While homeopathy isn’t suitable as a treatment for severe or acute medical conditions, it’s an acceptable treatment for minor, moderate or chronic ones (7). Personally, I’ve never tried homeopathic treatments. But I would never tell individuals not to consider it. To each their own, as long as it’s within universal ethics (8).
A homeopathic community in Greece attempts to conduct an experiment demonstrating a biological effect using homeopathic medicine and win Randi’s million dollar challenge. George Vithoulkas and his team spend years creating the protocol of the study, only to be told by Randi to redo it from scratch.  (9) I recommend readers take a look at:
Randi’s war against homeopathy is an ideological one (10). He’ll never change his mind despite positive results in and out of the lab (11). This is the epitome of dogmatic ideological thinking (12).
The same is true for acupuncture (13). In his NECSS 2012 talk Randi says:
Harvard Medical School is now offering an advanced course for physicians in acupuncture, which has been tested endlessly for centuries and it does not work in any way. And believe me, I know what I’m talking about. 
Acupuncture is somewhat of a grey area for mainstream scientists and the current scientific method. One ideological theory states that acupuncture operates on principles of non-physical energy in the human body and relieving pressure on specific meridians. The current scientific method is unable to account for non-physical human energy and meridians.
A mainstream scientific theory of acupuncture is one of neurophysiology, whereby acupuncture works by affecting the release of neurotransmitters. I don’t know which theory is correct; but I do know that those who do try acupuncture usually feel better (14).
In regards to the peer-reviewed literature, I believe (15) that there’s a publication bias against acupuncture being seen as a viable treatment for minor, moderate or chronic conditions. A few peer-reviewed articles support the use of acupuncture for various conditions:
Eight sessions of weekly group acupuncture compared with group oral care education provide significantly better relief of symptoms in patients suffering from chronic radiation-induced xerostomia. 
It is concluded that this study showed highly positive effects on pain and function through the collaborative treatment of acupuncture and motion style in aLBP [acute lower back pain] patients.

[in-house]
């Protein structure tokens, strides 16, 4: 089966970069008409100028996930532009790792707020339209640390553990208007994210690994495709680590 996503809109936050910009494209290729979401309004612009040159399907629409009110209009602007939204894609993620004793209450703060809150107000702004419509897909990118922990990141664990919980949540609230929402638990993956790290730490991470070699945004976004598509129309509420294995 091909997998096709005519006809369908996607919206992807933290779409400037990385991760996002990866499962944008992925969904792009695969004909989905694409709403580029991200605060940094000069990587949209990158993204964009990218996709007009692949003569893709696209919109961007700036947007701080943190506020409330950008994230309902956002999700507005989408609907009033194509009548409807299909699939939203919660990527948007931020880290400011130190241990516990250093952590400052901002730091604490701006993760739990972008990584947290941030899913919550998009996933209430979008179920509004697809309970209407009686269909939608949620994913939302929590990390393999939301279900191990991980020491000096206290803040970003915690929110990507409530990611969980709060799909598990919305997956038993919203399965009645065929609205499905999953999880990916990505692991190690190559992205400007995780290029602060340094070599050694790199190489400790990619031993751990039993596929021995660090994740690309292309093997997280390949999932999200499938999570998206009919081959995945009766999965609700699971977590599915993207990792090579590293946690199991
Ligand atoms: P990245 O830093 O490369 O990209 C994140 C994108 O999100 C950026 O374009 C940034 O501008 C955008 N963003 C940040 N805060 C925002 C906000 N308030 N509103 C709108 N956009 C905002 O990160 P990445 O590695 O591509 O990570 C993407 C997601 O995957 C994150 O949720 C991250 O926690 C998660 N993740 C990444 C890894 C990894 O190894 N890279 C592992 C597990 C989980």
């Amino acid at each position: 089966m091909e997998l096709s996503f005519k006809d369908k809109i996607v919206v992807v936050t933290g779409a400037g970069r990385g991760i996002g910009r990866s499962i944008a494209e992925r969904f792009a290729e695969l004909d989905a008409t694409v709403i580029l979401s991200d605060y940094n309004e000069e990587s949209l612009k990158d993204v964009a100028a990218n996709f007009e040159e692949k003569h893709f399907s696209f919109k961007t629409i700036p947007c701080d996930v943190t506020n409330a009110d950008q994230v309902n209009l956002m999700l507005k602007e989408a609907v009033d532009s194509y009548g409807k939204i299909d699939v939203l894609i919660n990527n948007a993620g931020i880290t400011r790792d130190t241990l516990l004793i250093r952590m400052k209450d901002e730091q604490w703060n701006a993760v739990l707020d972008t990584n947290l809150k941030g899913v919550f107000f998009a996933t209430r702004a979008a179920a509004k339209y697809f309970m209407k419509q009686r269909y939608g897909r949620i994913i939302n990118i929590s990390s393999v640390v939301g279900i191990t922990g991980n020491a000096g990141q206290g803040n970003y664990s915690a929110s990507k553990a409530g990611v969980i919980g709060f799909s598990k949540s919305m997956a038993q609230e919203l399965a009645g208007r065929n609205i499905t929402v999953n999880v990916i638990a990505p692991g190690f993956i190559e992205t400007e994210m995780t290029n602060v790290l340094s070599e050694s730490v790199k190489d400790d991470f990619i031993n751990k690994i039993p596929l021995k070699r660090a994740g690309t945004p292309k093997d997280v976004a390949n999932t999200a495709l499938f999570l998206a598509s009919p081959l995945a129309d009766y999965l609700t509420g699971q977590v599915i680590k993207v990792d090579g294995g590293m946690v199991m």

Given the limited efficacy of antidepressant treatment…the present study provides evidence in supporting the viewpoint that acupuncture is an effective and safe alternative treatment for depressive disorders, and could be considered an alternative option especially for patients with MDD [major depressive disorder] and PSD [post-stroke depression], although evidence for its effects in augmenting antidepressant agents remains controversial. 
In conclusion: We find that acupuncture significantly relieves hot flashes and sleep disturbances in women treated for breast cancer. The effect was seen in the therapy period and at least 12 weeks after acupuncture treatment ceased. The effect was not correlated with increased levels of plasma estradiol. The current study showed no side effects of acupuncture. These results indicate that acupuncture can be used as an effective treatment of menopausal discomfort. 
In conclusion, the present study demonstrates, in rats, that EA [electroacupuncture] significantly attenuates bone cancer induced hyperalgesia, which, at least in part, is mediated by EA suppression of IL-1…expression. 
In animal model of focal cerebral ischemia, BBA [Baihui (GV20)-based Scalp acupuncture] could improve IV [infarct volume] and NFS [neurological function score]. Although some factors such as study quality and possible publication bias may undermine the validity of positive findings, BBA may have potential neuroprotective role in experimental stroke. 
In conclusion, this randomized sham-controlled study suggests that electroacupuncture at acupoints including Zusanli, Sanyinjiao, Hegu, and Zhigou is more effective than no acupuncture and sham acupuncture in stimulating early return of bowel function and reducing postoperative analgesic requirements after laparoscopic colorectal surgery. Electroacupuncture is also more effective than no acupuncture in reducing the duration of hospital stay. 
In conclusion, we found acupuncture to be superior to both no acupuncture control and sham acupuncture for the treatment of chronic pain…Our results from individual patient data meta-analyses of nearly 18000 randomized patients in high-quality RCTs [randomized controlled trials] provide the most robust evidence to date that acupuncture is a reasonable referral option for patients with chronic pain. 
While Randi and many other mainstream scientists will argue (16) that the above claims are the result of ideological science and cherry picking, in reality, they’re the result of good science going up against dogmatic (17) and profit-driven (17) ideological (17) science.
Yes, the alternative medicine industry is now a billion dollar industry. But the global pharmaceutical medical industry is worth hundreds of trillions of dollars. And without its patients (who need to be in a constant state of ill health), it can’t survive (18).